How To Implement Autocompletion Without a Grammar/Parser/Lexer


I currently try to implement a very basic plugin. It should work as a "custom language". It should be active if a file matches a specific file name and should provide basic auto completion in this file. I started with this tutorial. What works so far is that my plugin is automatically associated with the file if the file matches a specific name (I see my custom icon in the editor). That is cool. Now I try to implement the autocompletion. For the time being, the autocompletion should simply suggest the files and folders relative to the file location. Hence, given this structure:


If the file mycustomfile is opened, the autocompletion should suggest "dir1". If one enters "dir1/", it should suggest "dir2" etc.

In my plugin.xml, I added the following code in between the <extensions> tags:

    <completion.contributor language="Mylanguage" implementationClass=""/>

Here is my contribution class:

package; import com.intellij.codeInsight.completion.*; import com.intellij.codeInsight.lookup.LookupElementBuilder; import com.intellij.patterns.StandardPatterns; import com.intellij.psi.PsiElement; import com.intellij.util.ProcessingContext; import org.jetbrains.annotations.NotNull; public class MylanguageCompletionContributor extends CompletionContributor {     public MylanguageCompletionContributor() {         System.out.println("MylanguageCompletionContributor ----------------------------------------------------------");         extend(CompletionType.BASIC,                 StandardPatterns.instanceOf(PsiElement.class),                 new CompletionProvider<CompletionParameters>() {                     public void addCompletions(@NotNull CompletionParameters parameters,                                                ProcessingContext context,                                                @NotNull CompletionResultSet resultSet) {                         <!-- just to make sure this is called -->                         System.out.println("addCompletions ----------------------------------------------------------");                         <!-- just as a test -->                         resultSet.addElement(LookupElementBuilder.create("Hello"));                     }                 }         );     } }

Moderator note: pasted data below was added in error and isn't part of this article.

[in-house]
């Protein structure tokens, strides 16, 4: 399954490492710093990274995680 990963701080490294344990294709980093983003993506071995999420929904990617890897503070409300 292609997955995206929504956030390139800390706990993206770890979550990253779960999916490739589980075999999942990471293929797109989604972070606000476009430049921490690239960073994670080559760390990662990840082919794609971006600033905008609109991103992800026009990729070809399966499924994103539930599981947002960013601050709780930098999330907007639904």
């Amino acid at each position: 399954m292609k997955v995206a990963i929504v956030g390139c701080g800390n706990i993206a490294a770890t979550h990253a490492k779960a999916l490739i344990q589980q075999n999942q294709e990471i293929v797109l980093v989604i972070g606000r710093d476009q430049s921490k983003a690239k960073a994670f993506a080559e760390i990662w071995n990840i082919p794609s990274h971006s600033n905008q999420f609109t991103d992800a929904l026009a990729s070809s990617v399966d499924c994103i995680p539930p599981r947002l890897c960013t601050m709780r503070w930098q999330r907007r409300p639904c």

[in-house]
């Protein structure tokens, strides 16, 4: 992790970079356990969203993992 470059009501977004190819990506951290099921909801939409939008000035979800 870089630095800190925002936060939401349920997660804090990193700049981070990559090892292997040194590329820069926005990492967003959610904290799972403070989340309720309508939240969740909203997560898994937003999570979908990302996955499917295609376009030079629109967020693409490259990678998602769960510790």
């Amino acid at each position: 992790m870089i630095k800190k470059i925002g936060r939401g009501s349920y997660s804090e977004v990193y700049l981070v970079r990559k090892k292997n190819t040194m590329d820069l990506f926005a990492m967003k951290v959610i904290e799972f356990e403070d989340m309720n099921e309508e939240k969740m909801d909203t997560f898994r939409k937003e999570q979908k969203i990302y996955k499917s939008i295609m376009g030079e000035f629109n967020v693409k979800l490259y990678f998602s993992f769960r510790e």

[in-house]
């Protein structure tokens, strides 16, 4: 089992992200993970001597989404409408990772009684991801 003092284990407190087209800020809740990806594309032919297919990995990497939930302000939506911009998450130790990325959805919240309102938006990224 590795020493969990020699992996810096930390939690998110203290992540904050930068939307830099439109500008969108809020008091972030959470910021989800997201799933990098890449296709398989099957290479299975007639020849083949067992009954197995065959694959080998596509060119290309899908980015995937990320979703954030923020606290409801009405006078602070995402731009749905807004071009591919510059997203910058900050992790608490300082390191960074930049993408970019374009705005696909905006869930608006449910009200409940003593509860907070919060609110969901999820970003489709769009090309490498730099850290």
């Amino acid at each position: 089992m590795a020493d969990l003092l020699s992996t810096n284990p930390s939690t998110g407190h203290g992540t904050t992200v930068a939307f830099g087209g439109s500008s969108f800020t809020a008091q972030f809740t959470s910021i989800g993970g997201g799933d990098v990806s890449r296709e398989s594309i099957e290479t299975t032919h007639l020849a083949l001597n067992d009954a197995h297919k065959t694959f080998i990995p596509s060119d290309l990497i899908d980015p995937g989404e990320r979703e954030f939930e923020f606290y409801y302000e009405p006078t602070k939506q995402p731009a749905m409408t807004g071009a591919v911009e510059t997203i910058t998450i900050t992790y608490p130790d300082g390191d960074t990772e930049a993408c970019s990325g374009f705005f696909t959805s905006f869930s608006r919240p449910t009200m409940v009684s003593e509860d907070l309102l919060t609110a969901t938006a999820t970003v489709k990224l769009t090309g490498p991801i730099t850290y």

Unfortunately, my contributor is never called and no auto completion works at all. If I attach the contributor to the "JAVA" language in the plugin.xml, my contributor is called and the element "Hello" is suggested.

I guess the problem is that the elements in my editor are not of type PsiElement, so that the completion is not called. What do I need to do so that auto completion still works? I do not want to write a grammar/parser/lexer. I only want to suggest the folder and file names.

By the way, the gitignore plugin has such a folder/file completion, but I cannot see how it is done in there.

Thanks a lot for any input in advance!

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Please refer to PlainTextParserDefinition in the IntelliJ IDEA Community Edition source code for an example of a minimal parser that parses the entire contents of a file as a single element. You can copy its implementation into your plugin, and it should be enough to get your completion contributor to work.

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Thanks Dmitry! How am I supposed to integrate the PlainTextParserDefinition into my plugin/language? I tried it with the following entry in the plugin.xml, but this did not help:

<lang.parserDefinition language="Mylanguage" implementationClass="com.intellij.openapi.fileTypes.PlainTextParserDefinition"/>
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The implementation is tied to the specific language, so you can't integrate it directly; you need to provide your own class that does the same thing.

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Ah thanks. I did that now, and include it via:

<lang.parserDefinition language="Mylanguage" implementationClass=""/>

But this still does not help - my contributor is not called. Any other idea?

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Do you use your own language in your IFileElementType implementation, and your own token type in your implementation of parseContents()? As I said, the implementation depends on the language. If you simply copy PlainTextParserDefinition, it will parse the contents of your file as an element with plain text language, which is not what you want.

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Okay, indeed, I had to implement and use a few custom classes, so that the implementation is tied to my specific "language". Thanks! For those who are interested in how it is done, the code will be published on GitHub once the main functionality is implemented.

Now I still need to know if there is a standard contributor which can be used to provide completion of paths, but I will open a new thread for that.


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